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Probiotics and the prevention of allergy

SASKIA VAN HEMERT1*, LAETITIA NIERS2, GER RIJKERS3,4
*Corresponding author
1. Winclove Bio Industries BV, Hulstweg 11, Amsterdam, 1032 LB, The Netherlands
2. University Medical Center Utrecht, Department of Pediatrics, P.O. Box 85500, Utrecht, 3508 GA, The Netherlands
3. University Medical Center Utrecht, Department of Surgery, P.O. Box 85500, Utrecht, 3508 GA, The Netherlands
4. Laboratory of Medical Microbiology and Immunology, St. Antonius Hospital, P.O. Box 2500, 3430 EM Nieuwegein, The Netherlands

Abstract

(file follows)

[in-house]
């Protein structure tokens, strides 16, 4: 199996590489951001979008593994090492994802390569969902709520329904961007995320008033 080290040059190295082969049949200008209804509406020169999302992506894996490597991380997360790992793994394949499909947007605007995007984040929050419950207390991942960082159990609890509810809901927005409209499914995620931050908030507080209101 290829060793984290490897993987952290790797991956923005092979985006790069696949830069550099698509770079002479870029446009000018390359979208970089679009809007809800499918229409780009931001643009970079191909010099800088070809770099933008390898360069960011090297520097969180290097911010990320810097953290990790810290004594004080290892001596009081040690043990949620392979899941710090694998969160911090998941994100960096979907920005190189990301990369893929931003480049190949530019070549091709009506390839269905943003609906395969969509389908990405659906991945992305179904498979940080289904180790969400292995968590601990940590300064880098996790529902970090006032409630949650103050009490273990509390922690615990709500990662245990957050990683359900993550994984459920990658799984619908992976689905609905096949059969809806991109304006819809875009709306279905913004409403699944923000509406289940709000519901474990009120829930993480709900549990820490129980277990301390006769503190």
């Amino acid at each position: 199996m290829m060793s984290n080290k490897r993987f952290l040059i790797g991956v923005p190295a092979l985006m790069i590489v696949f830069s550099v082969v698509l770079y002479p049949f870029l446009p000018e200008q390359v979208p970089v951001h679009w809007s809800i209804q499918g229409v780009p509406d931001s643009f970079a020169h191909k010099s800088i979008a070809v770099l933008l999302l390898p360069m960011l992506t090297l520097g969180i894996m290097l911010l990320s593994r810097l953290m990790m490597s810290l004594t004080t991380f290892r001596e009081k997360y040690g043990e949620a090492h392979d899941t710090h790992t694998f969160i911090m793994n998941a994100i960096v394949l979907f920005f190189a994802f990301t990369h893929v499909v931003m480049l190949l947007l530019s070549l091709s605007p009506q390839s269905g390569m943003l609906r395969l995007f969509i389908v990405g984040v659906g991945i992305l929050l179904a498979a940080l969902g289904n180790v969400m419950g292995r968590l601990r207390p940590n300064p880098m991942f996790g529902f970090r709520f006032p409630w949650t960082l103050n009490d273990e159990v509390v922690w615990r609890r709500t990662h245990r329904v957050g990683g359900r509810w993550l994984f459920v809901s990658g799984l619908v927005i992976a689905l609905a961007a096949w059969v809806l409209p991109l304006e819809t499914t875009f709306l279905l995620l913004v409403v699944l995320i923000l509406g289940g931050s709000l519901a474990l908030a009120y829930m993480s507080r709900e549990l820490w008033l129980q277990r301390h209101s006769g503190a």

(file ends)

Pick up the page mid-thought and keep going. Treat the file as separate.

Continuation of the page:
The prevalence of allergy has risen during the past decades. This could be caused, in part, by a change in microbial exposure and the establishment of the gastrointestinal microbiota early in life, important for the development of the immune system.Administration of probiotics, contributing to a balanced microbiota, might be useful to decrease the risk of allergy. Clinical studies withdifferent probiotics to prevent eczema have produced differential results, and the strain-specific properties of probiotic bacteria areevident. Considerations such as good gastrointestinal survival of the probiotic bacteria, and starting the probiotic supplementation during pregnancy appear to be important to lower eczema incidence. Probiotic products and protocols to prevent eczema should be specifically developed for this application, as for example Ecologic®PANDA. Despite advances in the prevention of eczema, published data thus far do not support the use of probiotics for preventing the progression of other allergic diseases, such as asthma and rhinitis.Studies for these applications are ongoing.